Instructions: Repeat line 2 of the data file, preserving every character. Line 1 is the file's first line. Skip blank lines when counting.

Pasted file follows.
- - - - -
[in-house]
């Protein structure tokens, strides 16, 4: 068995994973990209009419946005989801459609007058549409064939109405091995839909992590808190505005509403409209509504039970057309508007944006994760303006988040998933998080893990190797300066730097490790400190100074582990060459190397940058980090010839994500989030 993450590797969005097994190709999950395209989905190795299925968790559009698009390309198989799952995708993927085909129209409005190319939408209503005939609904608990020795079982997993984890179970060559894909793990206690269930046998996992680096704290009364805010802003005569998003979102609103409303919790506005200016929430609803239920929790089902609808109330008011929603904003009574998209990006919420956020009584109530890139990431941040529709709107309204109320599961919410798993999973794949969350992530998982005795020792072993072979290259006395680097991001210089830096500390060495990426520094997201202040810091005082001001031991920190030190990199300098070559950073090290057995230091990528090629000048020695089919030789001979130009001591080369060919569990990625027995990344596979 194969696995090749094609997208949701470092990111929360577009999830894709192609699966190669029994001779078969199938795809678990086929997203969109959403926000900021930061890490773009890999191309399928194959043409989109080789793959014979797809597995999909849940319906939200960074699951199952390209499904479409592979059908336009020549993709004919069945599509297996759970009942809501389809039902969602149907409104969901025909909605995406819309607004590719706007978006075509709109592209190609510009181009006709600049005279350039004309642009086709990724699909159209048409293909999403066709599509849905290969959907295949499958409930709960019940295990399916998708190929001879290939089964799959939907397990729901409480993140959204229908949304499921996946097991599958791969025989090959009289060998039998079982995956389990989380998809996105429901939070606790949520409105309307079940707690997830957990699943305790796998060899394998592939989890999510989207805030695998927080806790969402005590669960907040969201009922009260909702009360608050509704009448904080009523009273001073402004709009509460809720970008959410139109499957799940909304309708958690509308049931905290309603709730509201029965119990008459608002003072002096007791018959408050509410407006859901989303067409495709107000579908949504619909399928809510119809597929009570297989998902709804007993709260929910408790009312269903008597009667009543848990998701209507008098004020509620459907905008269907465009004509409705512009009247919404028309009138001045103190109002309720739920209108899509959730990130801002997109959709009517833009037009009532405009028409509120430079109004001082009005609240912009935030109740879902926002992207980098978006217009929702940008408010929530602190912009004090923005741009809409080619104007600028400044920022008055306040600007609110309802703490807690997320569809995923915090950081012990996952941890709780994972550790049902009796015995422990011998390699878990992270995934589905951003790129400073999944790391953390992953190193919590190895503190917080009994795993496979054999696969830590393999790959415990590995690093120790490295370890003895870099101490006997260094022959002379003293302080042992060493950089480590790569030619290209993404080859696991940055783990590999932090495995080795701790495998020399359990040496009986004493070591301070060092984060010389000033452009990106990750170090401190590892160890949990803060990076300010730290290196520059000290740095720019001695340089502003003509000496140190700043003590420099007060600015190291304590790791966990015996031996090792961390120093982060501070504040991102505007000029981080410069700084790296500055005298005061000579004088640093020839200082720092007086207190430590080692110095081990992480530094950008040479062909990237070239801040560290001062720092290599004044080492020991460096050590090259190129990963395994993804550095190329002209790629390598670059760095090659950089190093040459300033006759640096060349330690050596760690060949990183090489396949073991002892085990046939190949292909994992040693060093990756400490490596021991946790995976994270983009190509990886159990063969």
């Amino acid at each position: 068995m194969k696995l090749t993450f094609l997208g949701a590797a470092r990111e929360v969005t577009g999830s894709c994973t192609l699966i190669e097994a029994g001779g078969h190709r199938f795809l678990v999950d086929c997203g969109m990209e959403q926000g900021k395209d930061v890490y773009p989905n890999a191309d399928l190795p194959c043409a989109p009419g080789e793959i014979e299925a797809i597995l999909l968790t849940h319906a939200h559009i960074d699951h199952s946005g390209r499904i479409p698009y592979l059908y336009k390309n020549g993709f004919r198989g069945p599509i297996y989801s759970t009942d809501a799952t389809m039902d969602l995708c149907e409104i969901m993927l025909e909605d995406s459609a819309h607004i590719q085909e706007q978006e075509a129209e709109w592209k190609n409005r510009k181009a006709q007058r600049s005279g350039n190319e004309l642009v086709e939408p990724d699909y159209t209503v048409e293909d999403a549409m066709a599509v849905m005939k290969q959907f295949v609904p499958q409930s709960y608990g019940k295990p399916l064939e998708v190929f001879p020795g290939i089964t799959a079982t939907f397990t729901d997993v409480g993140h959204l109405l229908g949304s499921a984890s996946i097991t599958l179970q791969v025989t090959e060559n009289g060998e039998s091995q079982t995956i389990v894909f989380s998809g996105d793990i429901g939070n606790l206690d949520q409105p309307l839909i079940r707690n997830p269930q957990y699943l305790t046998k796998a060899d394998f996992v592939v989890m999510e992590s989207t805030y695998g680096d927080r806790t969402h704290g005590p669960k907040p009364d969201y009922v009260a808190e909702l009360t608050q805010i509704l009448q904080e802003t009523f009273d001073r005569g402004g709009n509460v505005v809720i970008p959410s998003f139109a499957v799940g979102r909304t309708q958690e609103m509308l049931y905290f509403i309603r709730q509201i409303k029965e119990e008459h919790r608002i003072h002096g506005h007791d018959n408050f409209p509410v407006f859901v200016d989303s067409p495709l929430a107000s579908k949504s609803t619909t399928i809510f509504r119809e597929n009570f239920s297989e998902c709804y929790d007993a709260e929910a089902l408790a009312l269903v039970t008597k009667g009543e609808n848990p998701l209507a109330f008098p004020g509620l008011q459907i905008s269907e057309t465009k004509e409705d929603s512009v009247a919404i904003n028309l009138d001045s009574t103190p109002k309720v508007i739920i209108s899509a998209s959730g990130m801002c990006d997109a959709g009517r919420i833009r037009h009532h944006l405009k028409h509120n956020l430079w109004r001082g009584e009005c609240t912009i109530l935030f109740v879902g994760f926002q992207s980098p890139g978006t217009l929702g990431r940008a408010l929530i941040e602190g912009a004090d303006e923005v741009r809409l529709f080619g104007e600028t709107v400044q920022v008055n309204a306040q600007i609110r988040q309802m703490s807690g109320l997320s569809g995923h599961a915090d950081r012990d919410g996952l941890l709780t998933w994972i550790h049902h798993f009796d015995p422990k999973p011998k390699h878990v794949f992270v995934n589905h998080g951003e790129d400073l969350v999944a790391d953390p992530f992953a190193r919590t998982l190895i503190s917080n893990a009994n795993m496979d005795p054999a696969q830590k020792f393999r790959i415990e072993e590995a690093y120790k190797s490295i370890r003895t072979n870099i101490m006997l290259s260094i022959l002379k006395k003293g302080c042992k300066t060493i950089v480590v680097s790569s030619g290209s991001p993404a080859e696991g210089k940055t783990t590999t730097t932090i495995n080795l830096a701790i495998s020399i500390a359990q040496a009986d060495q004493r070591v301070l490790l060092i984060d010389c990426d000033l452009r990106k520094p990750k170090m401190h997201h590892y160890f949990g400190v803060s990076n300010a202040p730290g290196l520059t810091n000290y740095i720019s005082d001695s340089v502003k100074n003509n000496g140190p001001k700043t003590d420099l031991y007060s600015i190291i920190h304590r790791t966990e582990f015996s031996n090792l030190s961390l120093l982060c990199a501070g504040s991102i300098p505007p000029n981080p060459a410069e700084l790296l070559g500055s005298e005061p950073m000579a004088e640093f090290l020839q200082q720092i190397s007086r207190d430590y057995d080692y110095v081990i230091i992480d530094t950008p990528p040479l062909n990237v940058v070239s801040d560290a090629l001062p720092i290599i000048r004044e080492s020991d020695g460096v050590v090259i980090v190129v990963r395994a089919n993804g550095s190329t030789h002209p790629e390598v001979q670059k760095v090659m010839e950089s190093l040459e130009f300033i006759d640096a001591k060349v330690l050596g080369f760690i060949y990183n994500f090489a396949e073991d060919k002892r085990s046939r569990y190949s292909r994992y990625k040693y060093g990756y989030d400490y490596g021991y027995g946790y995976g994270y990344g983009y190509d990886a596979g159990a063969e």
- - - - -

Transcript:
């Protein structure tokens, strides 16, 4: 068995994973990209009419946005989801459609007058549409064939109405091995839909992590808190505005509403409209509504039970057309508007944006994760303006988040998933998080893990190797300066730097490790400190100074582990060459190397940058980090010839994500989030 993450590797969005097994190709999950395209989905190795299925968790559009698009390309198989799952995708993927085909129209409005190319939408209503005939609904608990020795079982997993984890179970060559894909793990206690269930046998996992680096704290009364805010802003005569998003979102609103409303919790506005200016929430609803239920929790089902609808109330008011929603904003009574998209990006919420956020009584109530890139990431941040529709709107309204109320599961919410798993999973794949969350992530998982005795020792072993072979290259006395680097991001210089830096500390060495990426520094997201202040810091005082001001031991920190030190990199300098070559950073090290057995230091990528090629000048020695089919030789001979130009001591080369060919569990990625027995990344596979 194969696995090749094609997208949701470092990111929360577009999830894709192609699966190669029994001779078969199938795809678990086929997203969109959403926000900021930061890490773009890999191309399928194959043409989109080789793959014979797809597995999909849940319906939200960074699951199952390209499904479409592979059908336009020549993709004919069945599509297996759970009942809501389809039902969602149907409104969901025909909605995406819309607004590719706007978006075509709109592209190609510009181009006709600049005279350039004309642009086709990724699909159209048409293909999403066709599509849905290969959907295949499958409930709960019940295990399916998708190929001879290939089964799959939907397990729901409480993140959204229908949304499921996946097991599958791969025989090959009289060998039998079982995956389990989380998809996105429901939070606790949520409105309307079940707690997830957990699943305790796998060899394998592939989890999510989207805030695998927080806790969402005590669960907040969201009922009260909702009360608050509704009448904080009523009273001073402004709009509460809720970008959410139109499957799940909304309708958690509308049931905290309603709730509201029965119990008459608002003072002096007791018959408050509410407006859901989303067409495709107000579908949504619909399928809510119809597929009570297989998902709804007993709260929910408790009312269903008597009667009543848990998701209507008098004020509620459907905008269907465009004509409705512009009247919404028309009138001045103190109002309720739920209108899509959730990130801002997109959709009517833009037009009532405009028409509120430079109004001082009005609240912009935030109740879902926002992207980098978006217009929702940008408010929530602190912009004090923005741009809409080619104007600028400044920022008055306040600007609110309802703490807690997320569809995923915090950081012990996952941890709780994972550790049902009796015995422990011998390699878990992270995934589905951003790129400073999944790391953390992953190193919590190895503190917080009994795993496979054999696969830590393999790959415990590995690093120790490295370890003895870099101490006997260094022959002379003293302080042992060493950089480590790569030619290209993404080859696991940055783990590999932090495995080795701790495998020399359990040496009986004493070591301070060092984060010389000033452009990106990750170090401190590892160890949990803060990076300010730290290196520059000290740095720019001695340089502003003509000496140190700043003590420099007060600015190291304590790791966990015996031996090792961390120093982060501070504040991102505007000029981080410069700084790296500055005298005061000579004088640093020839200082720092007086207190430590080692110095081990992480530094950008040479062909990237070239801040560290001062720092290599004044080492020991460096050590090259190129990963395994993804550095190329002209790629390598670059760095090659950089190093040459300033006759640096060349330690050596760690060949990183090489396949073991002892085990046939190949292909994992040693060093990756400490490596021991946790995976994270983009190509990886159990063969």